Bluetooth Audio – What You Need to Know
Something great is happening with wireless audio, desktop speakers, and even portable products like wireless headphones and speakers. Bluetooth audio has gone from a “nice to have” feature into something that is almost mandatory for any new product. Even entry-level AV receivers are coming with Bluetooth so they can stream music from your computer or smartphone. All Bluetooth, however, is not the same, so it’s good to understand the format so you’re ensuring you have the features and performance you need. There have, in fact, been 12 iterations (so far) of Bluetooth, beginning with v1.0 and culminating in the latest (as of 2021) v5.2.
Bluetooth Audio Range
While many companies would have you believe that Bluetooth can reach distances of 200m (the current rating for Bluetooth 5.2), the reality is that you’re lucky to get 30-40 feet in a normal indoor or outdoor environment. The 800+ foot ratings are likely achieved under very favorable circumstances…like in a very reflective room…with no furniture…or people…or air…you get the idea.
Real-world Bluetooth range is determined by the following (note this and improve your chances of achieving a great range in your situation):
- Power of the receiver/transmitter
- Whether you’re transmitting through walls
- Interfering furniture or objects between the transmitting source and the Bluetooth receiving device
- The version of Bluetooth used in both devices
- Speed typically decreases over distance
Bluetooth Audio Quality
The quality of Bluetooth audio was atrocious in the beginning. And why not, since the format was designed for pairing of input devices, not audio transmission. Still, Bluetooth v1.2 began to think about the audio capabilities by implementing Extended Synchronous Connections (eSCO). This improved the voice quality of audio links by allowing retransmissions of corrupted packets. It also served to increase audio latency to provide better concurrent data transfer. Bluetooth v4.0 introduced improvements to the audio Host Controller Interface and to the High Speed (802.11) Protocol Adaptation Layer. Bluetooth 4.1 saw further audio improvements with audio architecture updates for wideband speech.
About the time Bluetooth v4.0 arrived on the scene, aptX began to make its way into portable devices. AptX is an audio codec that allows real-time streaming of high-quality stereo audio over the Bluetooth A2DP connection. In order for aptX to work, the technology needs to be present in both the transmitter and the receiver.
Now, since Bluetooth 5.0, we’ve seen increased range (from 30m to 200m), reduced power consumption, increased throughput (up to 1400kbps, and increased message capacity (from 31 bytes to 255 bytes). Bluetooth 5.0 and later also introduced more Internet of Things compatibility so that they can work together more easily allowing for single devices to pair with multiple other devices.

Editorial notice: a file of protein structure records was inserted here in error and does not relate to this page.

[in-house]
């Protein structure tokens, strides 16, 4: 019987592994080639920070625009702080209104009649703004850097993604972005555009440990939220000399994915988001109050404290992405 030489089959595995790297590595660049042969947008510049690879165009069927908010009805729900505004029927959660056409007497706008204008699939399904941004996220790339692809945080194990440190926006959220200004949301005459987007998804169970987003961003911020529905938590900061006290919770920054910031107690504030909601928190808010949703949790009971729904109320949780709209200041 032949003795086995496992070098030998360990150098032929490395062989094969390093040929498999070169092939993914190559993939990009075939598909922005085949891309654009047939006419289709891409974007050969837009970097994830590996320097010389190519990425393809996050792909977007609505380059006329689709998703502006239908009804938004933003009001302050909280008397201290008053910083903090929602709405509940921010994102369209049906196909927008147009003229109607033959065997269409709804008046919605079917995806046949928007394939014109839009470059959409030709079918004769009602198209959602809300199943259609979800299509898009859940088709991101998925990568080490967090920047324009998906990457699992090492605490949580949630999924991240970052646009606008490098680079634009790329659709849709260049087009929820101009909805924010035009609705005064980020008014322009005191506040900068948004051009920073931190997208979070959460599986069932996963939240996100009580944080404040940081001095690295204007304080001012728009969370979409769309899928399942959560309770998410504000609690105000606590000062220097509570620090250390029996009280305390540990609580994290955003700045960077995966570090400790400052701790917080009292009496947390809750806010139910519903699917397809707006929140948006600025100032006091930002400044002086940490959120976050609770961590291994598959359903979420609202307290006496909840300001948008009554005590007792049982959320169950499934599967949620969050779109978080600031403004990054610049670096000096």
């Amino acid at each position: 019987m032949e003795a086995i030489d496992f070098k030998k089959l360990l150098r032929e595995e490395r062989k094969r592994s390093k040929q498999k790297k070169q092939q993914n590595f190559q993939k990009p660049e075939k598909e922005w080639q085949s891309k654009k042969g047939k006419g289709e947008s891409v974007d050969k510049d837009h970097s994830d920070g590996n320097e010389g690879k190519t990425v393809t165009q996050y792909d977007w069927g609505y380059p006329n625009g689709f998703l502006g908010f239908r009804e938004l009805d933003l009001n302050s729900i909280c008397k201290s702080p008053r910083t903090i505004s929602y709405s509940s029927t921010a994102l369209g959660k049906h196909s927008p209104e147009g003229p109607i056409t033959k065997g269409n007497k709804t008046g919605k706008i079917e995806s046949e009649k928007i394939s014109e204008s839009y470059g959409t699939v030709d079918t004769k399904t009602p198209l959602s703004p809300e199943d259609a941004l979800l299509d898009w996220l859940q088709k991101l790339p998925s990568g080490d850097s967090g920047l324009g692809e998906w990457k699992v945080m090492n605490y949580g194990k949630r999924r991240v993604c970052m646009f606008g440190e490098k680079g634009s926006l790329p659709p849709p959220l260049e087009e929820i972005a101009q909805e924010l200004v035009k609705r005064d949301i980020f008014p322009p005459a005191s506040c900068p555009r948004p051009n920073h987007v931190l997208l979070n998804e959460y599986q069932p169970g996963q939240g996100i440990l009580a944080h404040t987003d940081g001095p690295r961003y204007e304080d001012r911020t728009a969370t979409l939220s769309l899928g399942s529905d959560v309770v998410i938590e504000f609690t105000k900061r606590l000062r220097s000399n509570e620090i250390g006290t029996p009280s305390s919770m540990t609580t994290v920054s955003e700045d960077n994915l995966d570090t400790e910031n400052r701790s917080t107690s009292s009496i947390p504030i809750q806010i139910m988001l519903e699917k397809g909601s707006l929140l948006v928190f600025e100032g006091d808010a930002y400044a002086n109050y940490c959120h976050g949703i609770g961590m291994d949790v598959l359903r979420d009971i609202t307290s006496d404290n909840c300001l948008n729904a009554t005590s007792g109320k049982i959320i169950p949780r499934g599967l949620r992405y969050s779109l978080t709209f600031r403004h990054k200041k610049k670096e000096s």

Bluetooth v2.1 changed pairing for Bluetooth forever, introducing Secure Simple Pairing. Legacy pairing is what is used in Bluetooth 2.0 and earlier devices and consists of a method whereby each device must enter/use the same PIN code. It was a royal pain and—while fine for keyboards, mice, and other one-time-only connections, its use in Bluetooth audio was atrocious at best. It was so inconvenient, in fact, that most devices simply hard-coded “0000” or “1234” into their systems.
Secure Simple Pairing (SSP) is a new method required by devices using Bluetooth v2.1 or later. Bluetooth devices can also use legacy pairing to make them compatible with devices still using legacy pairing. Secure Simple Pairing, for lack of a better description, just works. No user interaction is required except that some devices may prompt a user to confirm the pairing process. Passkey Entry is another method that is permitted, which allows a device with a display and a device with a numeric keypad (like a keyboard) to pair via a 6-digit numeric code.
Out of band (OOB) pairing is yet another method that uses Near Field Communication (NFC) to pair devices automatically using the Bluetooth radio. This NFC lets you pair two devices simply by allowing them to get close to each other.
Bluetooth Fun Facts
- The name “Bluetooth” comes from a Danish King named Harald Blåtand (Harold Bluetooth in English) who ruled in the 10th century.
- Mobile phones, FM radio, TVs, and Bluetooth all use radio (RF) waves to send information wirelessly. Bluetooth technology simply transmits those waves over shorter distances.
- Bluetooth was developed in 1994 by engineers at Ericsson, a Swedish telecommunications company.
- In 1998 Bluetooth was endorsed by 5 Promoter companies, including Ericsson, Intel, Nokia, Toshiba, and IBM.
- Bluetooth is not owned by any one company, thus multiple organizations and companies in the Bluetooth Special Interest Group (SIG)—see above—work to improve and maintain the format.
- Bluetooth technology works in the unlicensed industrial, scientific, and medical (ISM) band (2.4 GHz to 2.485 GHz). It uses a spread spectrum, frequency hopping, full-duplex signal at a nominal rate of 1600 hops/sec.
- The 2.4 GHz ISM band is available (and unlicensed) in most countries.